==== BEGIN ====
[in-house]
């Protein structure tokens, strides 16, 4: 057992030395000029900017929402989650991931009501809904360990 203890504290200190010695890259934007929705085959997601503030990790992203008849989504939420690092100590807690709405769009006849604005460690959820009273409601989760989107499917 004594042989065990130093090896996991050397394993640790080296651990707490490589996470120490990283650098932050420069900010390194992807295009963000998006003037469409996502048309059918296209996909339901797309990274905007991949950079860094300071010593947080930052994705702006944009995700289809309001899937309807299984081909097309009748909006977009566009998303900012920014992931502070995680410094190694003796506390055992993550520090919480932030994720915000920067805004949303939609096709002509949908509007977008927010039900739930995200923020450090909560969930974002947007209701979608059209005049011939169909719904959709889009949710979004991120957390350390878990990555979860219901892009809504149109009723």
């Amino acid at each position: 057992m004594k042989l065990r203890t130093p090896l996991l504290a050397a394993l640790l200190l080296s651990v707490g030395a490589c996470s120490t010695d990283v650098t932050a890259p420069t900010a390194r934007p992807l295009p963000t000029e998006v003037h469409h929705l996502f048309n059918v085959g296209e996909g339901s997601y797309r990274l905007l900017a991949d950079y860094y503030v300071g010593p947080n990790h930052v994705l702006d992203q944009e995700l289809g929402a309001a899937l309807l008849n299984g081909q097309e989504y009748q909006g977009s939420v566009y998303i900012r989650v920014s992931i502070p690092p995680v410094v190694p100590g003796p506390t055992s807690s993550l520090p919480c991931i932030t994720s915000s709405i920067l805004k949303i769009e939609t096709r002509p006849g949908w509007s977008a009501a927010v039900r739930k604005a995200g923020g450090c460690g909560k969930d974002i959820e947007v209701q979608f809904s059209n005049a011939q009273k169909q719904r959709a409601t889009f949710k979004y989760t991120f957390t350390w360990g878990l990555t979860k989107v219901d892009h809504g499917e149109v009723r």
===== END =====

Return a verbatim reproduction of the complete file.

[in-house]
């Protein structure tokens, strides 16, 4: 057992030395000029900017929402989650991931009501809904360990 203890504290200190010695890259934007929705085959997601503030990790992203008849989504939420690092100590807690709405769009006849604005460690959820009273409601989760989107499917 004594042989065990130093090896996991050397394993640790080296651990707490490589996470120490990283650098932050420069900010390194992807295009963000998006003037469409996502048309059918296209996909339901797309990274905007991949950079860094300071010593947080930052994705702006944009995700289809309001899937309807299984081909097309009748909006977009566009998303900012920014992931502070995680410094190694003796506390055992993550520090919480932030994720915000920067805004949303939609096709002509949908509007977008927010039900739930995200923020450090909560969930974002947007209701979608059209005049011939169909719904959709889009949710979004991120957390350390878990990555979860219901892009809504149109009723």
């Amino acid at each position: 057992m004594k042989l065990r203890t130093p090896l996991l504290a050397a394993l640790l200190l080296s651990v707490g030395a490589c996470s120490t010695d990283v650098t932050a890259p420069t900010a390194r934007p992807l295009p963000t000029e998006v003037h469409h929705l996502f048309n059918v085959g296209e996909g339901s997601y797309r990274l905007l900017a991949d950079y860094y503030v300071g010593p947080n990790h930052v994705l702006d992203q944009e995700l289809g929402a309001a899937l309807l008849n299984g081909q097309e989504y009748q909006g977009s939420v566009y998303i900012r989650v920014s992931i502070p690092p995680v410094v190694p100590g003796p506390t055992s807690s993550l520090p919480c991931i932030t994720s915000s709405i920067l805004k949303i769009e939609t096709r002509p006849g949908w509007s977008a009501a927010v039900r739930k604005a995200g923020g450090c460690g909560k969930d974002i959820e947007v209701q979608f809904s059209n005049a011939q009273k169909q719904r959709a409601t889009f949710k979004y989760t991120f957390t350390w360990g878990l990555t979860k989107v219901d892009h809504g499917e149109v009723r």